I've always had a strong interest in politics. My dad is very political, he's generally either watching the news or listening to it, so that caught on to me. What really did it though was a combination of two things: I took AP Government in high school and loved it, and my use of the internet opened me up to new ideas. In AP Gov we took a test online to see which candidate we should vote for in the 2016 presidential election, and almost everyone in the class got Gary Johnson, who was the candidate for the Libertarian Party. If you're not familiar with them, they're a neoliberal party that's like a calmed down version of Ron Paul. Basically what happened was that because this is America, the free market is the only economic system that exists, and because we're in high school, we all liked the Democratic Party's social politics. The problem is that the mainstream view of the democratic party is that they are much less into the free market than Republicans, so most people are divided over whether to vote in terms of economics or society.
Anyway, I thought it was ridiculous that Gary Johnson was the candidate everyone liked, but nobody had heard of him. I did more poking around the internet, and discovered crazy things like how communism isn't the only liberal economic system and how the Republicans and the Democrats are essentially the same party and how anarchism isn't just angsty teenagers but very prominent Russian philosophers. Basically I fell into a time sucking Wikipedia binge and haven't come out of it yet. Also I've gotten into radical politics, which as a result of it generally being more local, has a lot to do with "street politics": things that impact our day to day lives such as laws regarding use of bicycles on roads, the new trend of criminalizing the homeless, etc., which allows you too see how politics impacts you in a much clearer light. You see that politics isn't the business of politicians and people with money, but everyone.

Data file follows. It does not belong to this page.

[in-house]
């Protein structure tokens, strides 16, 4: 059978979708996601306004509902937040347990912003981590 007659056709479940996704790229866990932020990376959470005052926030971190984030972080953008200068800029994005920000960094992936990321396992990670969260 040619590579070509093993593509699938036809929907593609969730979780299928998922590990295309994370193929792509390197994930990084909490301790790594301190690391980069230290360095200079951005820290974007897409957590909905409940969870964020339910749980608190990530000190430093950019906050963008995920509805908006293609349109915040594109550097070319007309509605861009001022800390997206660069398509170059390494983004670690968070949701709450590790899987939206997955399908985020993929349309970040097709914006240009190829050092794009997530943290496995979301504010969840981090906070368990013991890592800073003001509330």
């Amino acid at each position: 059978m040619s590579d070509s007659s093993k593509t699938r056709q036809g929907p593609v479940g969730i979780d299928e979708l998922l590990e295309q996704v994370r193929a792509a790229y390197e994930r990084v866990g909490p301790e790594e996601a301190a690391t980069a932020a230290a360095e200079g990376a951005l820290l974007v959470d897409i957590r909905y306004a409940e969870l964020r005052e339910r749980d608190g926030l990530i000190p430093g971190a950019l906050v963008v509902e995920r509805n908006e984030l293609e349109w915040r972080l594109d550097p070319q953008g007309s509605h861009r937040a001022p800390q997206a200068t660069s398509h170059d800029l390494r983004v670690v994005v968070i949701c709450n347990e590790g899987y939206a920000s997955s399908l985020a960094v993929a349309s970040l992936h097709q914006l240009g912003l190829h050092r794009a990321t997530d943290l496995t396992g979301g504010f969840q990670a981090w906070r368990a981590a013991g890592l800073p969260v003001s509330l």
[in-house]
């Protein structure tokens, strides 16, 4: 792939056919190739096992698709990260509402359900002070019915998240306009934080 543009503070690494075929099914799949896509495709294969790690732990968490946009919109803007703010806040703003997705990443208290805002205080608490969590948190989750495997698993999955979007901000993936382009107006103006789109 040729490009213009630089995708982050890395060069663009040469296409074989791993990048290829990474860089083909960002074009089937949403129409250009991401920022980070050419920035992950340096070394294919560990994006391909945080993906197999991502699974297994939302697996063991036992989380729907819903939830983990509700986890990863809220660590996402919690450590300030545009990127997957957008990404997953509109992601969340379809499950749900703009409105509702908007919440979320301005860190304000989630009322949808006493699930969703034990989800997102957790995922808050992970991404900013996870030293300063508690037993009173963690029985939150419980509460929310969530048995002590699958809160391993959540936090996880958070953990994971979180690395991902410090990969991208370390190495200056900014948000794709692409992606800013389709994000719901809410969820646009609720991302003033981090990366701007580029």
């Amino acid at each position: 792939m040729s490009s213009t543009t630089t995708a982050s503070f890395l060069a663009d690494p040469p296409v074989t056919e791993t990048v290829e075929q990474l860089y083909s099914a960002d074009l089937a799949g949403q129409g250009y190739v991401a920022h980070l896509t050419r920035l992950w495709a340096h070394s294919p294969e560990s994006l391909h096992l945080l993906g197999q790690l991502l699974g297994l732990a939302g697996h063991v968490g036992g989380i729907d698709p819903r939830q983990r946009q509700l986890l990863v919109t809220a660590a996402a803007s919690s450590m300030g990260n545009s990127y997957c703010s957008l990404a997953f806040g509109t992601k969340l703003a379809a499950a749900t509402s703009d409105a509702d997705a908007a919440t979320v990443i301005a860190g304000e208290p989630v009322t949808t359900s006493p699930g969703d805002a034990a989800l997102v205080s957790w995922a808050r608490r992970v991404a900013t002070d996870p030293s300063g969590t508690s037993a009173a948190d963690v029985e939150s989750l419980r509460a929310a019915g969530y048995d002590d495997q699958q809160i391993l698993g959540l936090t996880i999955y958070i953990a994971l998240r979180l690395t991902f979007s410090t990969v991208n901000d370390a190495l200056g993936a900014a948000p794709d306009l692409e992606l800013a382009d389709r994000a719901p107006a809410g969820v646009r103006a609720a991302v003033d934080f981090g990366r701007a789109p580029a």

Now in school I'm learning more things and I'm very interested in political theory. One of the most interesting things to me that is becoming a big topic is the rise of non-state actors. The system that we use to divide the world into countries is that State system. States are the actors, they have interests in common/conflict, ect. But the most interesting part is the fact that in the State system, States have a monopoly on violence. That's why private armies don't exist (to the extent that they could cause problems). But the increasing prominence of non-state actors who have political goals and use violence to get things done (we brand these people terrorists) such as Al-Qaeda and its syndicates, Boko Haram, Hamas, Hezbollah, etc. are a direct challenge to that system. Now what that means for the system, I have no idea. But the fact that there are other systems out there is super interesting to me. I'm all for shaking things up, so I'm very fond of these challenges to the established system.